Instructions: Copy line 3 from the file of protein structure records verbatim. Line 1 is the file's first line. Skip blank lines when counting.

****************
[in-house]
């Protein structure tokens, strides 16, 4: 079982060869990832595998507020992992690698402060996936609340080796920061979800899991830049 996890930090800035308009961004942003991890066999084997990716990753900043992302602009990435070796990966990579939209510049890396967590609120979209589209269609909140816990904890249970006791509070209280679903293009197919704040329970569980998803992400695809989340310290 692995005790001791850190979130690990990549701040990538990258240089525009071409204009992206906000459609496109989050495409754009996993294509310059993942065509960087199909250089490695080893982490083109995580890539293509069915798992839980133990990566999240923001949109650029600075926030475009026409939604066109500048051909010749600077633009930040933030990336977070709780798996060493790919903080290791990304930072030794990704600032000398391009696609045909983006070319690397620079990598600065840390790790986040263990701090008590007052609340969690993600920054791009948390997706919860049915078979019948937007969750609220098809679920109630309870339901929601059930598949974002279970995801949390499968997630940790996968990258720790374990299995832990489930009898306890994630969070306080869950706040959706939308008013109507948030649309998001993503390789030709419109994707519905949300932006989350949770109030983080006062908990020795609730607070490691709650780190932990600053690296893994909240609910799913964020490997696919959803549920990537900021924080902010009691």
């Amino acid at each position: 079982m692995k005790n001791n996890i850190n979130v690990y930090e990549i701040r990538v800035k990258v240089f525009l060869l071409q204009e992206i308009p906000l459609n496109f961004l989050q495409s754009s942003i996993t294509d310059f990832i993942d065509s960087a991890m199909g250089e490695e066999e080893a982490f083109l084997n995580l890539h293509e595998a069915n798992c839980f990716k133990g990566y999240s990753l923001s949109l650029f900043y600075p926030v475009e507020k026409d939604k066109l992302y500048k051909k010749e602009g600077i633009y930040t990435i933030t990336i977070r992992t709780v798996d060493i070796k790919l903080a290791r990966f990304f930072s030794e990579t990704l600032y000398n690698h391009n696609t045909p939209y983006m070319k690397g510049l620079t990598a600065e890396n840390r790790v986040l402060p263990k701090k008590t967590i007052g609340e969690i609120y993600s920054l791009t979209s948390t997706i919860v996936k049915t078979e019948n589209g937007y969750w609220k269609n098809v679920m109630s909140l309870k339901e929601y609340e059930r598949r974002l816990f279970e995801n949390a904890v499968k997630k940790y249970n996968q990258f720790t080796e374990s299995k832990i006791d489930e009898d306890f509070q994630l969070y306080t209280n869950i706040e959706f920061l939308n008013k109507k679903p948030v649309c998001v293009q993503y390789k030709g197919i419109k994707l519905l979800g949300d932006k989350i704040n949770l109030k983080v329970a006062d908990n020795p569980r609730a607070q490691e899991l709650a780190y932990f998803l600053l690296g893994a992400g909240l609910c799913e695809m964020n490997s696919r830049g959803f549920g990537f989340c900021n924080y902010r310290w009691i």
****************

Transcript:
């Amino acid at each position: 079982m692995k005790n001791n996890i850190n979130v690990y930090e990549i701040r990538v800035k990258v240089f525009l060869l071409q204009e992206i308009p906000l459609n496109f961004l989050q495409s754009s942003i996993t294509d310059f990832i993942d065509s960087a991890m199909g250089e490695e066999e080893a982490f083109l084997n995580l890539h293509e595998a069915n798992c839980f990716k133990g990566y999240s990753l923001s949109l650029f900043y600075p926030v475009e507020k026409d939604k066109l992302y500048k051909k010749e602009g600077i633009y930040t990435i933030t990336i977070r992992t709780v798996d060493i070796k790919l903080a290791r990966f990304f930072s030794e990579t990704l600032y000398n690698h391009n696609t045909p939209y983006m070319k690397g510049l620079t990598a600065e890396n840390r790790v986040l402060p263990k701090k008590t967590i007052g609340e969690i609120y993600s920054l791009t979209s948390t997706i919860v996936k049915t078979e019948n589209g937007y969750w609220k269609n098809v679920m109630s909140l309870k339901e929601y609340e059930r598949r974002l816990f279970e995801n949390a904890v499968k997630k940790y249970n996968q990258f720790t080796e374990s299995k832990i006791d489930e009898d306890f509070q994630l969070y306080t209280n869950i706040e959706f920061l939308n008013k109507k679903p948030v649309c998001v293009q993503y390789k030709g197919i419109k994707l519905l979800g949300d932006k989350i704040n949770l109030k983080v329970a006062d908990n020795p569980r609730a607070q490691e899991l709650a780190y932990f998803l600053l690296g893994a992400g909240l609910c799913e695809m964020n490997s696919r830049g959803f549920g990537f989340c900021n924080y902010r310290w009691i």